The inspiration for the makeup at the Lela Rose New York Fashion Week Spring 2010 show was Venice Beach. “The Lela Rose girl has been on the beach all day,” said Sarah Lucero, Key Makeup artist for Stila/Beauty.com. “At the end of the day, she grabs her towel and heads out for dinner. So she needs a look to play up her sun kissed tan.”
To create the look, Sarah used evened out models’ complexions and gave them a “clean, healthy glow” with Stila Sheer Cover Tinted Moisturizer SPF 15. Stila Convertible Color in Camelia, Eye Shadow Duo in Fandango and Cobalt Smudge Pot were applied to eyes. Sarah gave cheeks a little color using Stila Pomegranate Crush Lip & Cheek Stain. Camelia Convertible Color did double duty on the lips. Finally, lashes were inked up with Major Lash Mascara in Black.
When I asked Sarah to recommend one Stila product that every woman should invest in, she quickly answered Stila’s soon-to-be-released One Step Makeup – which is primer, foundation and concealer (oh my!) all in one fantabulous formula.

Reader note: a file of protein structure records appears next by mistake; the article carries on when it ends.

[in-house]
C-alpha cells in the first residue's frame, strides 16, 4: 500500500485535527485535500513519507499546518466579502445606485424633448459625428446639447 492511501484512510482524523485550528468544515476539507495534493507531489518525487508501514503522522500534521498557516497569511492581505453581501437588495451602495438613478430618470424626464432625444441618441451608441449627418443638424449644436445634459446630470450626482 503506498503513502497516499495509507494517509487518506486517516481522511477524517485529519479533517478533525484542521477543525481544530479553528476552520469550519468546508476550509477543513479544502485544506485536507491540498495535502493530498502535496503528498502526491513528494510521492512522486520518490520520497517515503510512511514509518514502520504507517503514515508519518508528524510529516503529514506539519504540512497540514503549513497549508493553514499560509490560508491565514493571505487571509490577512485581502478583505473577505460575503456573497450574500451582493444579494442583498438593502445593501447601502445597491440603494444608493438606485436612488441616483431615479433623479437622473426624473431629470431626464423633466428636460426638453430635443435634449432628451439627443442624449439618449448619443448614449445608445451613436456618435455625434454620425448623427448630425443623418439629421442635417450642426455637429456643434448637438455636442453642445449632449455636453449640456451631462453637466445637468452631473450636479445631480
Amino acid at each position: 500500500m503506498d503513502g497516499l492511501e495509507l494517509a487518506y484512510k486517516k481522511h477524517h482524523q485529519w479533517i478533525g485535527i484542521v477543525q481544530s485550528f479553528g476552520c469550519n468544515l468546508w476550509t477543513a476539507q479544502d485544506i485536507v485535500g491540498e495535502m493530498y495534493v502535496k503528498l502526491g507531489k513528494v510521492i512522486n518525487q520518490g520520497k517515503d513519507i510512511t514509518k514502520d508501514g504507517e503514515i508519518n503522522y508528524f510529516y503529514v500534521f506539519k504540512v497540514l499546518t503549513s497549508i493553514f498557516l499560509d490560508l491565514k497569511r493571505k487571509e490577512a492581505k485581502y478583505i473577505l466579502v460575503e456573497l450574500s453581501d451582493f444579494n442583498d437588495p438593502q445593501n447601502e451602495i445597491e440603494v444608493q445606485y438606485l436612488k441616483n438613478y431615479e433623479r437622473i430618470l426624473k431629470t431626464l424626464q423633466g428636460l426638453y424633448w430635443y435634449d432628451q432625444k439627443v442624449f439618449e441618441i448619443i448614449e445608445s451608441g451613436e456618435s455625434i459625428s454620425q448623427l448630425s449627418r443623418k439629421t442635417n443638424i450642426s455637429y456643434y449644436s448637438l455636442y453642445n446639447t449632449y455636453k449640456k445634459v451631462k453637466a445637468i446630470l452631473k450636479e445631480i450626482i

Sarah touches up Lela’s makeup.
Next, I stopped by Ted Gibson’s station to inquire about the hair, and was surprised at what I saw. Since I started covering New York Fashion Week four seasons ago, Ted has been the Head Stylist at Lela Rose – and their collaborations typically yield sophisticated, polished hair. Not this year. “This season, the hair is an interesting departure from what we usually do,” Ted said. Inspired by the beachy theme, and the collection’s wave details, he created a slightly messy mane. First, he sprayed hair with Build It Blow Drying Agent. Then he twisted small sections of hair before blasting them with a blow dryer. After repeating this process all over the head, Ted gathered hair in a ponytail and secured with an elastic. The pony was then back-brushed to give it volume and set using Beautiful Hold Hairspray. “This look is easy to replicate and is very wearable,” he said. “If you’re a little more adventurous, leave the hair down.”
It’s not often that I have a tête-à-tête with a nail authority, so I took the opportunity to ask Deborah about emerging trends and nail don’ts. She officially pronounced French manicures and pedicures as DEAD, noting that they should have disappeared along with the Betamax. “The French manicure is dated and uninspired. Many women tell me that they like a French manicure because they’re looking for a natural look. Problem is that no one has a white, white tip. Opaque beiges and tans are the new way to wear a neutral nail. I also love that these opaque nudes can do what pale, sheer pinks can’t: they cover imperfections better, result in less streaks, and make fingers look longer and leaner.”